What is shingles and is it contagious? How is it related to chickenpox? – The Irish sun

Shingles is an infection that causes a nagging rash and makes you feel pretty crappy.

The condition is serious enough to merit a visit to your GP, so what symptoms should you watch out for?

Shingles can be painful and uncomfortable, but it's not usually a big problem

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Shingles can be painful and uncomfortable, but it’s not usually a big problemPhoto credit: Getty

What is shingles and how is it related to chickenpox?

Shingles is caused by an infection that re-initiates the varicella-zoster virus (VZV).

VZV first infects the body when you get chickenpox, and the virus can remain dormant in nerve cells to reappear as shingles.

It’s not fully understood what causes shingles, but old age, a weakened immune system, and chickenpox before the age of 18 months are risk factors.

What are the symptoms of shingles and what does the rash look like?

The most common first sign of shingles is tingling or pain in certain areas of the skin.

Headaches are also the first symptoms to appear.

A rash can then appear, usually on the chest or stomach – but according to the NHS it can also appear on the face, eyes and genitals.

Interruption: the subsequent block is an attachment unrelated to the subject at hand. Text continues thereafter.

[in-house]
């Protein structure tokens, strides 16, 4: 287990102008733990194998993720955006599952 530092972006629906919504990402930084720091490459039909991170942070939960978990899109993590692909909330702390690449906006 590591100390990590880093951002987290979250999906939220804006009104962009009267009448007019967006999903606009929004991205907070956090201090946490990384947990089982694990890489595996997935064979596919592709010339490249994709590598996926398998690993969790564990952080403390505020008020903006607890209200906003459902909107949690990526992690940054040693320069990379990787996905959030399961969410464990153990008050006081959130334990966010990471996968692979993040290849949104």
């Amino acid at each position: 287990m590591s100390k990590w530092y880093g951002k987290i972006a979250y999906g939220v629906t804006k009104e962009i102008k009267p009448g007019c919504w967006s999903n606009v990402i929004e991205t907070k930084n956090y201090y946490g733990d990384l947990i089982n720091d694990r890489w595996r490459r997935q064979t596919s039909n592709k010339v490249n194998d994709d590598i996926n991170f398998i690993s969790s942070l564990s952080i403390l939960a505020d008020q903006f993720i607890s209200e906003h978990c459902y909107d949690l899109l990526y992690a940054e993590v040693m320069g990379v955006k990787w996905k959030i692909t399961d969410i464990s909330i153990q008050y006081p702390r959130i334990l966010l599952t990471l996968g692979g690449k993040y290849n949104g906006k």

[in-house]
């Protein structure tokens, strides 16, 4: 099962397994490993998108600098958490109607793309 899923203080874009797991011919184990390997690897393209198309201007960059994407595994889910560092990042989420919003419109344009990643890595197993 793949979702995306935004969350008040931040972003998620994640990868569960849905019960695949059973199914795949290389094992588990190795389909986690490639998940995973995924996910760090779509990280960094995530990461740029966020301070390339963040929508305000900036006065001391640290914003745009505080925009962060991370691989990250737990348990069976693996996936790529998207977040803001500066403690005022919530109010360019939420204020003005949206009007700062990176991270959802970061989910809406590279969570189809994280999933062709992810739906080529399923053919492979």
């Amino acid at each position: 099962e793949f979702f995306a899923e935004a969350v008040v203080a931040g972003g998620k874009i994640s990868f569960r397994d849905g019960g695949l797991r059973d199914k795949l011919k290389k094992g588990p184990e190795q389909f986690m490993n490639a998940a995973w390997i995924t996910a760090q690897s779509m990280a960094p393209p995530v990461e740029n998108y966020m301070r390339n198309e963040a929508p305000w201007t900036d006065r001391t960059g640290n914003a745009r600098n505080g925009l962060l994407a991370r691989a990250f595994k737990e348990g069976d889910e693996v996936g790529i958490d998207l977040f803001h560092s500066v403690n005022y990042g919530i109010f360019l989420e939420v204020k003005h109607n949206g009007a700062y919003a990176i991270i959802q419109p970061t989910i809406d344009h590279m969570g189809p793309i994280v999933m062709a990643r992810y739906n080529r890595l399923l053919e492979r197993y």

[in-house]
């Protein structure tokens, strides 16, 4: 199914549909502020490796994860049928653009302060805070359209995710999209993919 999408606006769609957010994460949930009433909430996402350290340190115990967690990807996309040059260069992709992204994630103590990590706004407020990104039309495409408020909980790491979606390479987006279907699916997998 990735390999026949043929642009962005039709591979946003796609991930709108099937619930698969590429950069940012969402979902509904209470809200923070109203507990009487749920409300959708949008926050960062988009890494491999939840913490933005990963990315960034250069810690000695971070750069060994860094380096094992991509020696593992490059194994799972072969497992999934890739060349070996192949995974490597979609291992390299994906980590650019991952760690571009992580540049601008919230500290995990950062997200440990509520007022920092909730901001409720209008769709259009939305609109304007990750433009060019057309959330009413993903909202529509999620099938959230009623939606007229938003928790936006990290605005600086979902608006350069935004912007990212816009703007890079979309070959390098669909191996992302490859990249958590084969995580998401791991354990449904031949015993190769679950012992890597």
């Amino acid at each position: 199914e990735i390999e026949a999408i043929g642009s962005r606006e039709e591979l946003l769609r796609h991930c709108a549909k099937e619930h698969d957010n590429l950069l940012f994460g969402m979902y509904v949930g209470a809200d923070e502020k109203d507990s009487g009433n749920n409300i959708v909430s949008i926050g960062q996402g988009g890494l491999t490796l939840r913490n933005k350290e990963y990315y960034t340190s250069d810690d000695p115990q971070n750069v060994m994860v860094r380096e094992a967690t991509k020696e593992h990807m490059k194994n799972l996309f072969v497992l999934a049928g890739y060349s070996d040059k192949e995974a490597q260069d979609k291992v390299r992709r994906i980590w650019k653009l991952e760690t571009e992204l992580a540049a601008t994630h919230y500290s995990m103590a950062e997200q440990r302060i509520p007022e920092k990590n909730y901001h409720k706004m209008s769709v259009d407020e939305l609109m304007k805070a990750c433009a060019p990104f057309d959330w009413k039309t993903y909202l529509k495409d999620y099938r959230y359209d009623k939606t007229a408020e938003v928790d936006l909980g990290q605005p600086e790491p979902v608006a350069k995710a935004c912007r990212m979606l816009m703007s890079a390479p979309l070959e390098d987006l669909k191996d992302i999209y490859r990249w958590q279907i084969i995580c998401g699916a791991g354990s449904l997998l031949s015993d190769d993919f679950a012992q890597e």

A shingles rash appears as red patches on your skin, just on one side of your body.

Therefore, it is important to know that a rash on the left and right side of the body is unlikely to be shingles.

The patches become itchy blisters that ooze fluid before the blisters dry up and form scabs a few days later.

The rash may form a band that appears on only one side of your body.

It can often be painful until the rash goes away.

You should speak to a family doctor as soon as you suspect you have shingles, as medication can speed recovery.

This works best when taken within three days of the onset of symptoms.

However, it’s best to make an appointment by phone to avoid coming into contact with someone more vulnerable.

How do you treat shingles?

As well as taking prescription medicines, the NHS recommends:

  • Using pain relievers to relieve shingles pain
  • Keeping the rash clean and dry will reduce the risk of infection
  • wear loose-fitting clothing
  • Buy calamine lotion to relieve itching
  • Use a cool compress (a bag of frozen vegetables wrapped in a towel or damp cloth) several times a day.

You should not leave bandages or band-aids on the rash or use antibiotic creams as they slow down the healing process.

Is shingles contagious?

Shingles is contagious while the rash oozes fluid — but you can’t get shingles from someone with shingles or chickenpox.

You can get chickenpox from someone with shingles if you’ve never had chickenpox.

If you’re pregnant and get shingles, it shouldn’t be a problem, but tell your GP anyway.

The NHS recommends avoiding contact with:

  • pregnant women who have never had chickenpox
  • People with a weakened immune system, such as B. someone receiving chemotherapy
  • Babies under one month (unless it is your own baby as they should be protected from the virus by your immune system)

https://www.thesun.ie/health/1567333/shingles-rash-symptoms-chickenpox-spread/ What is shingles and is it contagious? How is it related to chickenpox? – The Irish sun

Fry Electronics Team

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